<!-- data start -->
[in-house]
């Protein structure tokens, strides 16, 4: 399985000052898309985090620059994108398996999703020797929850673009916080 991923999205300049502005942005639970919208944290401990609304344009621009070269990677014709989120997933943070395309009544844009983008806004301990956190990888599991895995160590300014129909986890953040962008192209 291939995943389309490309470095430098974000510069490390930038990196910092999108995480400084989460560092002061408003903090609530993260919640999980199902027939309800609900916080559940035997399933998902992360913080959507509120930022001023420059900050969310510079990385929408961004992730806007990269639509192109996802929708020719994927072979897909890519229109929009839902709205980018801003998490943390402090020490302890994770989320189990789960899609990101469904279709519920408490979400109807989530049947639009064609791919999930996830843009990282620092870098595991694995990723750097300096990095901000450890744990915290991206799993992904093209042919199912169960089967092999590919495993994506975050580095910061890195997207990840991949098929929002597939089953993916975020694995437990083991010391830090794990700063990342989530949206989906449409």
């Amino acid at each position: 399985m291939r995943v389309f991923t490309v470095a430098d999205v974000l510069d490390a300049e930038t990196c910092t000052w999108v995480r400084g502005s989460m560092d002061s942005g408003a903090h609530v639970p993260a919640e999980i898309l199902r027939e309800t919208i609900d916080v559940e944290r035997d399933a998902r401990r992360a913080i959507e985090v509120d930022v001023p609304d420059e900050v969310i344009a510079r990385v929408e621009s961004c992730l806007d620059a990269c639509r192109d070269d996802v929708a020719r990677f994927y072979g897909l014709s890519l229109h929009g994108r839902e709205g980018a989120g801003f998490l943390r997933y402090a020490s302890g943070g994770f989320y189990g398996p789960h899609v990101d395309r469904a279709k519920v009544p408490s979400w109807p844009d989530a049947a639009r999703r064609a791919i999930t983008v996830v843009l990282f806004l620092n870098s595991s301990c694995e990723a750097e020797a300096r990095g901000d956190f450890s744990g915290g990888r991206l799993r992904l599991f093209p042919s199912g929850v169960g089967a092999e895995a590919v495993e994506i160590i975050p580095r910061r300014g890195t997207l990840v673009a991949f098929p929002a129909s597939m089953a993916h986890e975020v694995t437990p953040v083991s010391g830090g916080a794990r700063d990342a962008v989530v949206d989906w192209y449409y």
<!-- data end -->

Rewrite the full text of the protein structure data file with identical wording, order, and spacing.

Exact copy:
[in-house]
């Protein structure tokens, strides 16, 4: 399985000052898309985090620059994108398996999703020797929850673009916080 991923999205300049502005942005639970919208944290401990609304344009621009070269990677014709989120997933943070395309009544844009983008806004301990956190990888599991895995160590300014129909986890953040962008192209 291939995943389309490309470095430098974000510069490390930038990196910092999108995480400084989460560092002061408003903090609530993260919640999980199902027939309800609900916080559940035997399933998902992360913080959507509120930022001023420059900050969310510079990385929408961004992730806007990269639509192109996802929708020719994927072979897909890519229109929009839902709205980018801003998490943390402090020490302890994770989320189990789960899609990101469904279709519920408490979400109807989530049947639009064609791919999930996830843009990282620092870098595991694995990723750097300096990095901000450890744990915290991206799993992904093209042919199912169960089967092999590919495993994506975050580095910061890195997207990840991949098929929002597939089953993916975020694995437990083991010391830090794990700063990342989530949206989906449409």
């Amino acid at each position: 399985m291939r995943v389309f991923t490309v470095a430098d999205v974000l510069d490390a300049e930038t990196c910092t000052w999108v995480r400084g502005s989460m560092d002061s942005g408003a903090h609530v639970p993260a919640e999980i898309l199902r027939e309800t919208i609900d916080v559940e944290r035997d399933a998902r401990r992360a913080i959507e985090v509120d930022v001023p609304d420059e900050v969310i344009a510079r990385v929408e621009s961004c992730l806007d620059a990269c639509r192109d070269d996802v929708a020719r990677f994927y072979g897909l014709s890519l229109h929009g994108r839902e709205g980018a989120g801003f998490l943390r997933y402090a020490s302890g943070g994770f989320y189990g398996p789960h899609v990101d395309r469904a279709k519920v009544p408490s979400w109807p844009d989530a049947a639009r999703r064609a791919i999930t983008v996830v843009l990282f806004l620092n870098s595991s301990c694995e990723a750097e020797a300096r990095g901000d956190f450890s744990g915290g990888r991206l799993r992904l599991f093209p042919s199912g929850v169960g089967a092999e895995a590919v495993e994506i160590i975050p580095r910061r300014g890195t997207l990840v673009a991949f098929p929002a129909s597939m089953a993916h986890e975020v694995t437990p953040v083991s010391g830090g916080a794990r700063d990342a962008v989530v949206d989906w192209y449409y």